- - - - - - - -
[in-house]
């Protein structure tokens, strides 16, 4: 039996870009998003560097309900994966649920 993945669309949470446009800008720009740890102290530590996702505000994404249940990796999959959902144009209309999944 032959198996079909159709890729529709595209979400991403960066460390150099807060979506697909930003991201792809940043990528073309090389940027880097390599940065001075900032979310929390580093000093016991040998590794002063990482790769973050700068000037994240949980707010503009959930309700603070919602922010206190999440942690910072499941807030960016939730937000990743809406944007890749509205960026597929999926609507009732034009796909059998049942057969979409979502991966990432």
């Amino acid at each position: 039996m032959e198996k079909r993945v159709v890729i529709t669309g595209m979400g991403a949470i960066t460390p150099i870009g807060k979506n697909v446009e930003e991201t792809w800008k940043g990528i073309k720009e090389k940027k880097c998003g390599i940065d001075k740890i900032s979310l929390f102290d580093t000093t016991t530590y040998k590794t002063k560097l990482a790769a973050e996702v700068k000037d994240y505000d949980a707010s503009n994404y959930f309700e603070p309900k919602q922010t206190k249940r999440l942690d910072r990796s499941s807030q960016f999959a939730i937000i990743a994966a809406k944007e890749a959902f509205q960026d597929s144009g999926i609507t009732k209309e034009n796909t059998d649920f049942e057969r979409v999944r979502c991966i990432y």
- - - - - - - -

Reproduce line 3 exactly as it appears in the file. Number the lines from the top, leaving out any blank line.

């Amino acid at each position: 039996m032959e198996k079909r993945v159709v890729i529709t669309g595209m979400g991403a949470i960066t460390p150099i870009g807060k979506n697909v446009e930003e991201t792809w800008k940043g990528i073309k720009e090389k940027k880097c998003g390599i940065d001075k740890i900032s979310l929390f102290d580093t000093t016991t530590y040998k590794t002063k560097l990482a790769a973050e996702v700068k000037d994240y505000d949980a707010s503009n994404y959930f309700e603070p309900k919602q922010t206190k249940r999440l942690d910072r990796s499941s807030q960016f999959a939730i937000i990743a994966a809406k944007e890749a959902f509205q960026d597929s144009g999926i609507t009732k209309e034009n796909t059998d649920f049942e057969r979409v999944r979502c991966i990432y």